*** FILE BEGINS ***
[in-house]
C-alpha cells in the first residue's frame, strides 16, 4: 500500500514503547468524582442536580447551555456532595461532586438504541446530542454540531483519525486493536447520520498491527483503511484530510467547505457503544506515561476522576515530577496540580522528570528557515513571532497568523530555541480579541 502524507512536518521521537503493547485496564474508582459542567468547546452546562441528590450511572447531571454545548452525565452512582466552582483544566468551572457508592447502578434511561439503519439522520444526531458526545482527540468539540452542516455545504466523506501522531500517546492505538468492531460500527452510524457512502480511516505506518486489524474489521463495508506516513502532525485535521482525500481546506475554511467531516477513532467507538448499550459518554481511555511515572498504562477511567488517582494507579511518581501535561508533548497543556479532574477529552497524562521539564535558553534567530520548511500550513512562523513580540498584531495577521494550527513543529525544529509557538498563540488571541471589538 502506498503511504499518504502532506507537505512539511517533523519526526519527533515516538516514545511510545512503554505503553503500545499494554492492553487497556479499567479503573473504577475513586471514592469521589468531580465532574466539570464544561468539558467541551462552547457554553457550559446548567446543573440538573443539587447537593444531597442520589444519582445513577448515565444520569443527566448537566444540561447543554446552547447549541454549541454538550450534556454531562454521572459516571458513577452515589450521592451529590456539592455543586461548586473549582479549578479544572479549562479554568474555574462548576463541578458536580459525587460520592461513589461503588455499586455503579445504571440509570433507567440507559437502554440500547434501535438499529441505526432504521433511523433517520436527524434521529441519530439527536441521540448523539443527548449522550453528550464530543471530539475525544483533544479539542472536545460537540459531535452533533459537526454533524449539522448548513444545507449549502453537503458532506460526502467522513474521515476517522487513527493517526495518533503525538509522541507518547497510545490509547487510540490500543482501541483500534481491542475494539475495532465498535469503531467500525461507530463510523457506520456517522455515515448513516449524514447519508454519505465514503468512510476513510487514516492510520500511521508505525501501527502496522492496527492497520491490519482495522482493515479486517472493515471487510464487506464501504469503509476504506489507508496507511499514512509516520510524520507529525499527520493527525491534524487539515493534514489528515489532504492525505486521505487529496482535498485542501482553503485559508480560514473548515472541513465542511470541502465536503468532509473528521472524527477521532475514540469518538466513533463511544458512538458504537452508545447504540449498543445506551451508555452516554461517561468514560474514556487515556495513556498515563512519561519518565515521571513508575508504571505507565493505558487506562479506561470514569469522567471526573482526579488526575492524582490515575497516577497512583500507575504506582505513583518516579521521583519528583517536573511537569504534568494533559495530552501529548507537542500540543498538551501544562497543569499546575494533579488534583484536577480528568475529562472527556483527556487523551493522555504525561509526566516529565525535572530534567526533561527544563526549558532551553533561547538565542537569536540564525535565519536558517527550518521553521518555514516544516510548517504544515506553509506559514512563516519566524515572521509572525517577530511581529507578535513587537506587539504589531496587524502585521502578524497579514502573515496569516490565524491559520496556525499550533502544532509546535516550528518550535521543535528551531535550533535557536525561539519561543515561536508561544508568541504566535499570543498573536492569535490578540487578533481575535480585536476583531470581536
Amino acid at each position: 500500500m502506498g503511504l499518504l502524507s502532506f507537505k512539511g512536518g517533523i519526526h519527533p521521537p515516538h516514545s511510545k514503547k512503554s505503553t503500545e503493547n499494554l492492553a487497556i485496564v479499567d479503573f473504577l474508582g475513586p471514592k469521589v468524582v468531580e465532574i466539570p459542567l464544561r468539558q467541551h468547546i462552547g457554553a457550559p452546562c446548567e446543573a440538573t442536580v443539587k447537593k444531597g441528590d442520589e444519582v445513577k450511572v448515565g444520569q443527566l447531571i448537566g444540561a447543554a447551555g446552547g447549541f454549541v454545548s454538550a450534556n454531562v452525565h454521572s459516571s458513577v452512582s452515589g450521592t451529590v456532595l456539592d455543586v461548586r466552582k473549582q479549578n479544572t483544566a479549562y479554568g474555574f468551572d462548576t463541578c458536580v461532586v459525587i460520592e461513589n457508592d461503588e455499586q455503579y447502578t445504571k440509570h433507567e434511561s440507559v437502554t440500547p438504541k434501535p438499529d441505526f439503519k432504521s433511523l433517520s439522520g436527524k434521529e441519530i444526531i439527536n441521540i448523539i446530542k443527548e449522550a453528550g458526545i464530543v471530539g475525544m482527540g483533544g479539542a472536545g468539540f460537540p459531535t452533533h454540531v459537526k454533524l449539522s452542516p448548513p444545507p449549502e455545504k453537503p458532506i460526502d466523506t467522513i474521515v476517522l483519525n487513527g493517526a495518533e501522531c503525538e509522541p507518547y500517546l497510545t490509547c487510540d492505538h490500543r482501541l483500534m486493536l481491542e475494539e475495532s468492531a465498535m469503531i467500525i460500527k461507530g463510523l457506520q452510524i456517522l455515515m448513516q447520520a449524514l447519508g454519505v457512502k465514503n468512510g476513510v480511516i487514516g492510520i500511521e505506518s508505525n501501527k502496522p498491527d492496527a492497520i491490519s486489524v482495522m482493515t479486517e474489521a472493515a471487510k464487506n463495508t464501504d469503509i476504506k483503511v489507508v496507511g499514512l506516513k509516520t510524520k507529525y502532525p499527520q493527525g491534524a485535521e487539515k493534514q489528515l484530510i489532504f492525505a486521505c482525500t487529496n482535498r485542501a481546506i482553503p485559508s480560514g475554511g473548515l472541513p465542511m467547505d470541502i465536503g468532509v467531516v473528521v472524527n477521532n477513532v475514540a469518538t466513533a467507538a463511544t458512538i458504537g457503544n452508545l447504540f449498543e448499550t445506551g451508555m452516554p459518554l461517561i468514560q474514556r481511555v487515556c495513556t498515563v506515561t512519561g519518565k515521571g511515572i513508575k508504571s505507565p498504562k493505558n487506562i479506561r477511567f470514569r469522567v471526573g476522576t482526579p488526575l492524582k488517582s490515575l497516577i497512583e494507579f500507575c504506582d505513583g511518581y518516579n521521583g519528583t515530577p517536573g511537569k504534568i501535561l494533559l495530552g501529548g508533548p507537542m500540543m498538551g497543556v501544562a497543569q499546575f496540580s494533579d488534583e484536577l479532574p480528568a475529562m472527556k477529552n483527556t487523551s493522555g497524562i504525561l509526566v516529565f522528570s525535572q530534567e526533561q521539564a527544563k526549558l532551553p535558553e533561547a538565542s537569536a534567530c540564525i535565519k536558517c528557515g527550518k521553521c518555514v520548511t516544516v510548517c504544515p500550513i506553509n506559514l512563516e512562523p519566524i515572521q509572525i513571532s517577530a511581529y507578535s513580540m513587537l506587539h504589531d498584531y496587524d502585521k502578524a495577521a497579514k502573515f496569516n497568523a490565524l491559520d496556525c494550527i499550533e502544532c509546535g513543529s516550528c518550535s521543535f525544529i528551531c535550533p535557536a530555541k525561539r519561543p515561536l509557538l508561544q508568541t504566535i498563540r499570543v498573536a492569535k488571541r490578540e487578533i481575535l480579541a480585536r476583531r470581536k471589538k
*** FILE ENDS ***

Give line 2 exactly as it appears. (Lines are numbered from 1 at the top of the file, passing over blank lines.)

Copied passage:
C-alpha cells in the first residue's frame, strides 16, 4: 500500500514503547468524582442536580447551555456532595461532586438504541446530542454540531483519525486493536447520520498491527483503511484530510467547505457503544506515561476522576515530577496540580522528570528557515513571532497568523530555541480579541 502524507512536518521521537503493547485496564474508582459542567468547546452546562441528590450511572447531571454545548452525565452512582466552582483544566468551572457508592447502578434511561439503519439522520444526531458526545482527540468539540452542516455545504466523506501522531500517546492505538468492531460500527452510524457512502480511516505506518486489524474489521463495508506516513502532525485535521482525500481546506475554511467531516477513532467507538448499550459518554481511555511515572498504562477511567488517582494507579511518581501535561508533548497543556479532574477529552497524562521539564535558553534567530520548511500550513512562523513580540498584531495577521494550527513543529525544529509557538498563540488571541471589538 502506498503511504499518504502532506507537505512539511517533523519526526519527533515516538516514545511510545512503554505503553503500545499494554492492553487497556479499567479503573473504577475513586471514592469521589468531580465532574466539570464544561468539558467541551462552547457554553457550559446548567446543573440538573443539587447537593444531597442520589444519582445513577448515565444520569443527566448537566444540561447543554446552547447549541454549541454538550450534556454531562454521572459516571458513577452515589450521592451529590456539592455543586461548586473549582479549578479544572479549562479554568474555574462548576463541578458536580459525587460520592461513589461503588455499586455503579445504571440509570433507567440507559437502554440500547434501535438499529441505526432504521433511523433517520436527524434521529441519530439527536441521540448523539443527548449522550453528550464530543471530539475525544483533544479539542472536545460537540459531535452533533459537526454533524449539522448548513444545507449549502453537503458532506460526502467522513474521515476517522487513527493517526495518533503525538509522541507518547497510545490509547487510540490500543482501541483500534481491542475494539475495532465498535469503531467500525461507530463510523457506520456517522455515515448513516449524514447519508454519505465514503468512510476513510487514516492510520500511521508505525501501527502496522492496527492497520491490519482495522482493515479486517472493515471487510464487506464501504469503509476504506489507508496507511499514512509516520510524520507529525499527520493527525491534524487539515493534514489528515489532504492525505486521505487529496482535498485542501482553503485559508480560514473548515472541513465542511470541502465536503468532509473528521472524527477521532475514540469518538466513533463511544458512538458504537452508545447504540449498543445506551451508555452516554461517561468514560474514556487515556495513556498515563512519561519518565515521571513508575508504571505507565493505558487506562479506561470514569469522567471526573482526579488526575492524582490515575497516577497512583500507575504506582505513583518516579521521583519528583517536573511537569504534568494533559495530552501529548507537542500540543498538551501544562497543569499546575494533579488534583484536577480528568475529562472527556483527556487523551493522555504525561509526566516529565525535572530534567526533561527544563526549558532551553533561547538565542537569536540564525535565519536558517527550518521553521518555514516544516510548517504544515506553509506559514512563516519566524515572521509572525517577530511581529507578535513587537506587539504589531496587524502585521502578524497579514502573515496569516490565524491559520496556525499550533502544532509546535516550528518550535521543535528551531535550533535557536525561539519561543515561536508561544508568541504566535499570543498573536492569535490578540487578533481575535480585536476583531470581536